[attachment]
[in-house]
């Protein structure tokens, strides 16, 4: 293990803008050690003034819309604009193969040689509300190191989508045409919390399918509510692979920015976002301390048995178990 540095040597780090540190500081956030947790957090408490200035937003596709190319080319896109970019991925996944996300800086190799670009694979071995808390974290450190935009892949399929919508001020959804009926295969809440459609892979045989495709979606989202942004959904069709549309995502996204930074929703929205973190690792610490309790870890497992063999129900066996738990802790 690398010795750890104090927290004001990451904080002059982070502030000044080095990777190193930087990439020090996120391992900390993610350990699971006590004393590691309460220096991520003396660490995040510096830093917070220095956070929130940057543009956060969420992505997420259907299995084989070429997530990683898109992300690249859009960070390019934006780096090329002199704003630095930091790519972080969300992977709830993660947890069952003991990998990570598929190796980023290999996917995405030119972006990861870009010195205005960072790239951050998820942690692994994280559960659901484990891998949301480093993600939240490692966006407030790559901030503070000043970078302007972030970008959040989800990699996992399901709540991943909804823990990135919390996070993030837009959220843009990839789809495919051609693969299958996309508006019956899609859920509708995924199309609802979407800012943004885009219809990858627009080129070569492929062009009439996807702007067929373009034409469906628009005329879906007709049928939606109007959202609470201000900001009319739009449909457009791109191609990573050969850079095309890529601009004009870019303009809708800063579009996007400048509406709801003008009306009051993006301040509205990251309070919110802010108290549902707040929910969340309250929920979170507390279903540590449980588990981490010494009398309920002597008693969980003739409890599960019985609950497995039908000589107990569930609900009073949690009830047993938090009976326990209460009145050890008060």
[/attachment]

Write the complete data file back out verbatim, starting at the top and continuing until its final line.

[in-house]
């Protein structure tokens, strides 16, 4: 293990803008050690003034819309604009193969040689509300190191989508045409919390399918509510692979920015976002301390048995178990 540095040597780090540190500081956030947790957090408490200035937003596709190319080319896109970019991925996944996300800086190799670009694979071995808390974290450190935009892949399929919508001020959804009926295969809440459609892979045989495709979606989202942004959904069709549309995502996204930074929703929205973190690792610490309790870890497992063999129900066996738990802790 690398010795750890104090927290004001990451904080002059982070502030000044080095990777190193930087990439020090996120391992900390993610350990699971006590004393590691309460220096991520003396660490995040510096830093917070220095956070929130940057543009956060969420992505997420259907299995084989070429997530990683898109992300690249859009960070390019934006780096090329002199704003630095930091790519972080969300992977709830993660947890069952003991990998990570598929190796980023290999996917995405030119972006990861870009010195205005960072790239951050998820942690692994994280559960659901484990891998949301480093993600939240490692966006407030790559901030503070000043970078302007972030970008959040989800990699996992399901709540991943909804823990990135919390996070993030837009959220843009990839789809495919051609693969299958996309508006019956899609859920509708995924199309609802979407800012943004885009219809990858627009080129070569492929062009009439996807702007067929373009034409469906628009005329879906007709049928939606109007959202609470201000900001009319739009449909457009791109191609990573050969850079095309890529601009004009870019303009809708800063579009996007400048509406709801003008009306009051993006301040509205990251309070919110802010108290549902707040929910969340309250929920979170507390279903540590449980588990981490010494009398309920002597008693969980003739409890599960019985609950497995039908000589107990569930609900009073949690009830047993938090009976326990209460009145050890008060």